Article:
Implications for UX and SEO

“What’s good for the user is good for SEO.” This sums up the alignment between the search engine and standard UX parameters so as to achieve full user satisfaction. Some authors go even further and openly explain user satisfaction (not only UX) as a SEO factor that is key for achieving positioning. When it comes to a SEO strategy, the main user satisfaction metrics are: 

  • Technical metrics of good definition and optimal performance related to WPO (web performance optimization), such as page load time for the pages the user visits.
  • Metrics of “happiness” with the results obtained after performing a search: pogo sticking and dwell time, referring to how many times or how long the user takes to hit the back button in their browser after visiting a link from the results page.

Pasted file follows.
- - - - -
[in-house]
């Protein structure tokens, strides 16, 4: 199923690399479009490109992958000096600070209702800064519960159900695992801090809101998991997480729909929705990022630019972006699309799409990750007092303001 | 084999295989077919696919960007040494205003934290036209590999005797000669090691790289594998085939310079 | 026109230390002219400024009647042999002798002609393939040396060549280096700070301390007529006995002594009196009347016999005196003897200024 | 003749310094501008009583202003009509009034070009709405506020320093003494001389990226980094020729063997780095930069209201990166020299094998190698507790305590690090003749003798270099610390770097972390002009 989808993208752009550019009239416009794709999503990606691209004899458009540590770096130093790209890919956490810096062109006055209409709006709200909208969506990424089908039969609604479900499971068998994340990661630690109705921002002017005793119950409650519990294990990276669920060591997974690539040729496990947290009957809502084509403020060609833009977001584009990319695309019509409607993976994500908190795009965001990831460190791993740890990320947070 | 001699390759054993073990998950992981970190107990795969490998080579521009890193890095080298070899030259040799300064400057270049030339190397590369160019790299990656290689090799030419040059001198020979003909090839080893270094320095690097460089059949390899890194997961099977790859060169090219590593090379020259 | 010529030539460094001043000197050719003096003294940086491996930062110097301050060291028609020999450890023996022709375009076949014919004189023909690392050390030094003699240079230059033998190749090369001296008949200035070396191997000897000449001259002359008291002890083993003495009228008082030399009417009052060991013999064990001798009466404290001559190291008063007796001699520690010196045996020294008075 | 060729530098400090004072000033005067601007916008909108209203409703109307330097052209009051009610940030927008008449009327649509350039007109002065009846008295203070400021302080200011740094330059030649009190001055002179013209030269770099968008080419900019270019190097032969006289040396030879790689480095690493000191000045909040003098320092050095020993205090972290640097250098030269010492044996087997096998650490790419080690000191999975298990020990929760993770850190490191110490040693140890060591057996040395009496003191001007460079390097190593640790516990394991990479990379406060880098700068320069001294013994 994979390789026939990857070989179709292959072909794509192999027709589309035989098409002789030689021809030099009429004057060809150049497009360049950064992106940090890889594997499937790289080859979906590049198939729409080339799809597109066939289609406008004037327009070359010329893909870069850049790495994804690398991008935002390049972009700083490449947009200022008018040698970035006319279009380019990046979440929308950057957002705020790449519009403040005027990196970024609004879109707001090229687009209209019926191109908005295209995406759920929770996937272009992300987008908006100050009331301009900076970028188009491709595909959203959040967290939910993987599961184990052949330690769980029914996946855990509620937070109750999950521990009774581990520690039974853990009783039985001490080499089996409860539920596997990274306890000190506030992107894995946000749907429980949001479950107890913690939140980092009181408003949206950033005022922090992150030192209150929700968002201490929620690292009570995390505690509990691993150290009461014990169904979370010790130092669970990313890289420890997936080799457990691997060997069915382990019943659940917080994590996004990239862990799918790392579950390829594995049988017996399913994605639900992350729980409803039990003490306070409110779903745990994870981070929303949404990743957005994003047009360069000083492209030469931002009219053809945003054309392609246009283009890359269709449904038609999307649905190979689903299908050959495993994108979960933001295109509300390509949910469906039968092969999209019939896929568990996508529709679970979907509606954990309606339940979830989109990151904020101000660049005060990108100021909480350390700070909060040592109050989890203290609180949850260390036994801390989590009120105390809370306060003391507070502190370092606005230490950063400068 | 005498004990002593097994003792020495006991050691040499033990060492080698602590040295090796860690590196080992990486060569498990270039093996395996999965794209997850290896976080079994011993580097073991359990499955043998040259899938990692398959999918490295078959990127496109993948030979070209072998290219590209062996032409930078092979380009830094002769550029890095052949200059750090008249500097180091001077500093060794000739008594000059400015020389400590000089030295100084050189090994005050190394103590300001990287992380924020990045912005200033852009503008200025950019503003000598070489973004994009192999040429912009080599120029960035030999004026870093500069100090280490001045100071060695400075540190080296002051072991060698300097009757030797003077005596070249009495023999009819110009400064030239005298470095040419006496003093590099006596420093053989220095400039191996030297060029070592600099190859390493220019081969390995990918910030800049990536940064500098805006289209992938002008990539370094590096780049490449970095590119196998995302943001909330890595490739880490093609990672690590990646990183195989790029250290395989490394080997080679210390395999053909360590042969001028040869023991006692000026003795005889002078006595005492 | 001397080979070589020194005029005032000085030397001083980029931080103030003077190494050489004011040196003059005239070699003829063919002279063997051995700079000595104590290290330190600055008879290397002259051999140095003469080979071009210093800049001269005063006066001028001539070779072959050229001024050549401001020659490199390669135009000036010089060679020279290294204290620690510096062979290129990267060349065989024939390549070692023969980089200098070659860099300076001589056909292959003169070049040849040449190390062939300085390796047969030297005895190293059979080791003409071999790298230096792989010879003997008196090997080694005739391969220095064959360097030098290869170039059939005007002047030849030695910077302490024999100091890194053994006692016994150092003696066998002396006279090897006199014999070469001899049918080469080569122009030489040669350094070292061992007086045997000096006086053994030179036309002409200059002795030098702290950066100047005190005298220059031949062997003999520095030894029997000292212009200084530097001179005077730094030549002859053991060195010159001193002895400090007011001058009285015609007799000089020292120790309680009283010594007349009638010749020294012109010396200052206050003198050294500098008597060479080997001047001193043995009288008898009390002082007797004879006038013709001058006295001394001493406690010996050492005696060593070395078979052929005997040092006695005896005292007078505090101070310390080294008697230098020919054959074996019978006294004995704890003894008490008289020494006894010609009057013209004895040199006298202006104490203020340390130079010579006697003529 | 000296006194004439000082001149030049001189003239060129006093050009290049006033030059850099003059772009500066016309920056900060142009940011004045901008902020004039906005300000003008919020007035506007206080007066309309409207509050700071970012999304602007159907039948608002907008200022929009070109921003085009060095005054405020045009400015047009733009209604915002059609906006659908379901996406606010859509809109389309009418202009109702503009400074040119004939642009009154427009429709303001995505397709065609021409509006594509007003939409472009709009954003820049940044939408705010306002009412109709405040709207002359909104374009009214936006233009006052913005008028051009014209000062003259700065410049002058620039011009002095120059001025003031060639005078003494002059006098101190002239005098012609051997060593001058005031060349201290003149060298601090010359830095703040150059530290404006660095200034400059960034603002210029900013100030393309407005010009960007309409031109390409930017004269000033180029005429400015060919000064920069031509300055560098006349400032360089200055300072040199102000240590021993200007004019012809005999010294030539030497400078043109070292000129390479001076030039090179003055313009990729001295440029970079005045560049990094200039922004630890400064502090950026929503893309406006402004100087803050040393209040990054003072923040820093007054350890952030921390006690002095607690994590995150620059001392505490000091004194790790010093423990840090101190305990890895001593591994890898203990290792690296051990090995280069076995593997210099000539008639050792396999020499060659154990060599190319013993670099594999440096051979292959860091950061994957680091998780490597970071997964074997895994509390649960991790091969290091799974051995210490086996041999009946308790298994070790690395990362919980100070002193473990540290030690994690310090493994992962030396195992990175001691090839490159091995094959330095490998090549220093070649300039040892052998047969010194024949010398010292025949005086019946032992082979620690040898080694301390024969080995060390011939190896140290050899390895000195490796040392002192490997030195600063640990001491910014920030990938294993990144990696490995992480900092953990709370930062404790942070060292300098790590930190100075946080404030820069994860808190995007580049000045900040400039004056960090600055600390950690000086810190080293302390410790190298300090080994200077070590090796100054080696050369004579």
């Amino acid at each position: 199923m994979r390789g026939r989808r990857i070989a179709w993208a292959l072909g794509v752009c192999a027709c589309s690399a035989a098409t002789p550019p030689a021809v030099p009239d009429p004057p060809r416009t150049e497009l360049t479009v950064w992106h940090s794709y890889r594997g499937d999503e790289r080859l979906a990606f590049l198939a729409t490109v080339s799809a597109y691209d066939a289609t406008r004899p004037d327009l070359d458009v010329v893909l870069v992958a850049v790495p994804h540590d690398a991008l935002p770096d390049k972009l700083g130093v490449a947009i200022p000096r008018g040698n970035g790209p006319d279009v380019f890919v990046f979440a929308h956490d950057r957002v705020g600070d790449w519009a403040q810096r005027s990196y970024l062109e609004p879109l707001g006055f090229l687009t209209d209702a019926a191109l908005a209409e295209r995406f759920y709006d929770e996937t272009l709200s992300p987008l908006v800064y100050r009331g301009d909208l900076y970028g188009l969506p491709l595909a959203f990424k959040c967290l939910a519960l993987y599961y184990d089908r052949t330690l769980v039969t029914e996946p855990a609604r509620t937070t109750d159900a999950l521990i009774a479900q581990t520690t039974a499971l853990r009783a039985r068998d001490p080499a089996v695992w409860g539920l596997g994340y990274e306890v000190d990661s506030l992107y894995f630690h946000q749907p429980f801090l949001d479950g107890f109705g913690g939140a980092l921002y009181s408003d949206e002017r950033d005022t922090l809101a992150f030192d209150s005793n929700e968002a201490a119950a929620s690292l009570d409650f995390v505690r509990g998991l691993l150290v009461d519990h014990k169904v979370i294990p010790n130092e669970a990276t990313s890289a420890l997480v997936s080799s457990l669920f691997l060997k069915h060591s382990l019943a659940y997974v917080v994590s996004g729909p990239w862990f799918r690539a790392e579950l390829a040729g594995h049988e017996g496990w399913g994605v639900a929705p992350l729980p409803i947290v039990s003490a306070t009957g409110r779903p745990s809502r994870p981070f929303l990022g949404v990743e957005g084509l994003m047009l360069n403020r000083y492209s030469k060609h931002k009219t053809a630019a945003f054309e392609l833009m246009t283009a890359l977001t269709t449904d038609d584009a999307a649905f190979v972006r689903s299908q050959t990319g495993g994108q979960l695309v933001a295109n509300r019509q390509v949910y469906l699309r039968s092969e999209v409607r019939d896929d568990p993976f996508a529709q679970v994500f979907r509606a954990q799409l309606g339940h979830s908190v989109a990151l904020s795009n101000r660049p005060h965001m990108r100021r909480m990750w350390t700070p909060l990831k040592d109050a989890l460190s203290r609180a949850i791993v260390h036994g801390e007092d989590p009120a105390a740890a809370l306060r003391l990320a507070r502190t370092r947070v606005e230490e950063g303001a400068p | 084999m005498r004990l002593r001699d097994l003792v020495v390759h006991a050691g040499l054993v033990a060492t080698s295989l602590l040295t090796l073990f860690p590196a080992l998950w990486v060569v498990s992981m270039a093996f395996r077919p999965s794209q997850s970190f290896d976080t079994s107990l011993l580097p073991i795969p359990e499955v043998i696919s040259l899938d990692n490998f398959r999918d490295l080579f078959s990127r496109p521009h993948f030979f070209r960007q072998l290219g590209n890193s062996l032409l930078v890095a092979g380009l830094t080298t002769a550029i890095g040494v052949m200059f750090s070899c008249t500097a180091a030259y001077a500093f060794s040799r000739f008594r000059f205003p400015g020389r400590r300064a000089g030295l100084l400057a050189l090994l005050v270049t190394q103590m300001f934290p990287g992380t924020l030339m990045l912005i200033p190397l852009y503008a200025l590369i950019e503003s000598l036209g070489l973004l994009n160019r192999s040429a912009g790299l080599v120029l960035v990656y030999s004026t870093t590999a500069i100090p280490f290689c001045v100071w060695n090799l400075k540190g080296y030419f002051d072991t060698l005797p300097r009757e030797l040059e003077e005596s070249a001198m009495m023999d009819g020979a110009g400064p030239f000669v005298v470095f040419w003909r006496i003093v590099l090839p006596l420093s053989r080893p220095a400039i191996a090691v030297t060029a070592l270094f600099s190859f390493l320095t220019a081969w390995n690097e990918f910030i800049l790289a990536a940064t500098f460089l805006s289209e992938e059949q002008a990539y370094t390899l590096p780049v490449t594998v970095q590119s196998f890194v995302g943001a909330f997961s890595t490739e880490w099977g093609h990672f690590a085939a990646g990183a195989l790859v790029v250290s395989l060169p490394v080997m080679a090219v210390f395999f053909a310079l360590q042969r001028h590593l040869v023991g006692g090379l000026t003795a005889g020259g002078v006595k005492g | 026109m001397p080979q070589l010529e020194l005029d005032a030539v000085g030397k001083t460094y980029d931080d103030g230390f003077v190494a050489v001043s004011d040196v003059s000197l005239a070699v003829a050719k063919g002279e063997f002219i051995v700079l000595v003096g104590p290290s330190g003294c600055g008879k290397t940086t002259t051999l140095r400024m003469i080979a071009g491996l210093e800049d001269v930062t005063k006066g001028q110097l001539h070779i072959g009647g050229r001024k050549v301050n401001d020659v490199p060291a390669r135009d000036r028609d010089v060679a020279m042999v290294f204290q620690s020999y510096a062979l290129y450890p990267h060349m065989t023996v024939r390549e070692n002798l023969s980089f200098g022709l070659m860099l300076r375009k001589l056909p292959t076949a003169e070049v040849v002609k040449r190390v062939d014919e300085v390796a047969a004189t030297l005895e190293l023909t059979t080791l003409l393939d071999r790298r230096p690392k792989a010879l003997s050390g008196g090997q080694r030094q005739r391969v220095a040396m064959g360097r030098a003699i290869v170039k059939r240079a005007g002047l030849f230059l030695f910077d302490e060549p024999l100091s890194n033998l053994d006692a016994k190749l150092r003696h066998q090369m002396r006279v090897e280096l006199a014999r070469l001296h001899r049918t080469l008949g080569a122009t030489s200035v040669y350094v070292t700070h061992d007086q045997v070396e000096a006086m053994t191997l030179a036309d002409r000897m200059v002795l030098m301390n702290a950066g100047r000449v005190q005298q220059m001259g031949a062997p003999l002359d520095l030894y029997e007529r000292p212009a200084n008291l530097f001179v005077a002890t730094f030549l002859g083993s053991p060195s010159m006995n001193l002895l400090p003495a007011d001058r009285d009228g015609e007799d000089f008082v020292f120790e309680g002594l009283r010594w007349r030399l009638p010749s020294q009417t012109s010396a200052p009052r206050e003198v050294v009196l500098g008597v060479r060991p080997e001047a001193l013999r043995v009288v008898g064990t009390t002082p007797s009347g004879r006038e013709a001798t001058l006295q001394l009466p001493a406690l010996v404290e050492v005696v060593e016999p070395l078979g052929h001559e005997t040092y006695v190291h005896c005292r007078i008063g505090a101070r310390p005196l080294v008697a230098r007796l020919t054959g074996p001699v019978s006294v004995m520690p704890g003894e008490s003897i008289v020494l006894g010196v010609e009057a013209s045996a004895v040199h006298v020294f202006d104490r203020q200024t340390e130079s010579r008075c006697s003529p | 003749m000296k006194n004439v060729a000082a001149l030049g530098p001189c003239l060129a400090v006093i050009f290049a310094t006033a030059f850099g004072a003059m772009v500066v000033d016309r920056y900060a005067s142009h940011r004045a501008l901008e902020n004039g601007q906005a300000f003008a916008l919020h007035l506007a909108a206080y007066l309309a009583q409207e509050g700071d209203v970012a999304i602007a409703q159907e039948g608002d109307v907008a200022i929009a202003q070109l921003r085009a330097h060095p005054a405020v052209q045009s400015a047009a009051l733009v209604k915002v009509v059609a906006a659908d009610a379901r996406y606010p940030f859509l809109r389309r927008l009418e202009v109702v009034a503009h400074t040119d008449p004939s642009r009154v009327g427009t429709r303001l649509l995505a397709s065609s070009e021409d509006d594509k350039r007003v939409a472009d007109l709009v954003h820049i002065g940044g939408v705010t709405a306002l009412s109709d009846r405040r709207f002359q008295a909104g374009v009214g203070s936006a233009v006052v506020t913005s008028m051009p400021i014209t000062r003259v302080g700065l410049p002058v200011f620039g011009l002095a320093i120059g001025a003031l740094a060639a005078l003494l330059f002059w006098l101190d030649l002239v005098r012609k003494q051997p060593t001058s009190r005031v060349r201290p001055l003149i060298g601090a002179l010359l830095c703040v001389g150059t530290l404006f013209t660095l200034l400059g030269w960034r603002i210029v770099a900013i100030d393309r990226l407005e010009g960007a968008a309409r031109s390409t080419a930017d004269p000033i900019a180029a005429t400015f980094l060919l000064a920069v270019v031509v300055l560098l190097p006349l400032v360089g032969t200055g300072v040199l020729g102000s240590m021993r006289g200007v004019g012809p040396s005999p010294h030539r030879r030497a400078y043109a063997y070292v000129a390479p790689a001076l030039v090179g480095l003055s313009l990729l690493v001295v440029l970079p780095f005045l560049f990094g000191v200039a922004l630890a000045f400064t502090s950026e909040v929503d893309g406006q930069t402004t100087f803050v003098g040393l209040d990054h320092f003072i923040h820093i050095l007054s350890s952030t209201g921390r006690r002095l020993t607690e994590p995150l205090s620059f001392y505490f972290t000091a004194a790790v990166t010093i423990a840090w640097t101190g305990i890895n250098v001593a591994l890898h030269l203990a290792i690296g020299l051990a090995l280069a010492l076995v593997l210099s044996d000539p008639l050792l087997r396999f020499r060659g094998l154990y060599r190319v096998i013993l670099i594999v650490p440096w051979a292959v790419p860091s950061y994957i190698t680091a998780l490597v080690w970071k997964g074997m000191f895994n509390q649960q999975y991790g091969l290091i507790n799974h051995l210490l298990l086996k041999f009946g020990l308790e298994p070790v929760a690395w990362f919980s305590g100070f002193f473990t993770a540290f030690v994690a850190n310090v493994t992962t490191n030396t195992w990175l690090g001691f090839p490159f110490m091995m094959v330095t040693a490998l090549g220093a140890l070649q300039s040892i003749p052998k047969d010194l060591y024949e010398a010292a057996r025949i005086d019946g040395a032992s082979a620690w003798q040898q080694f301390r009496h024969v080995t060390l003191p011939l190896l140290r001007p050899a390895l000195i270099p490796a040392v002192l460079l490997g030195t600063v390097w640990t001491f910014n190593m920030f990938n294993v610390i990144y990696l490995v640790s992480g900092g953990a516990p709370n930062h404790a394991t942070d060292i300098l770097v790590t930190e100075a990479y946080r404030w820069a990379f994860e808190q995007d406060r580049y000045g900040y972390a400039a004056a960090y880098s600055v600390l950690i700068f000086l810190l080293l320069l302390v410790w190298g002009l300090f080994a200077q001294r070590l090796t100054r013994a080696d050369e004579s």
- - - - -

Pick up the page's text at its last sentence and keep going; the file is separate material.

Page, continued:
• Metrics of content consumption and quality: the typical Analytics metrics, such as session duration, pages visited per visit, bounce rate, etc.
  • Purely UX metrics, such as the new core web vitals that we have explained: LCP, FID, CLS.

A good UX strategy must always take SEO into account from the very beginning. Important signals such as page load speed, time until the first user interaction, the full adaptation of the website for mobile devices or behaviours regarding search results should begin to be studied in the early phases of conceptualizing a website’s user experience.

SEO and UX, always friends and travel companions for digital success.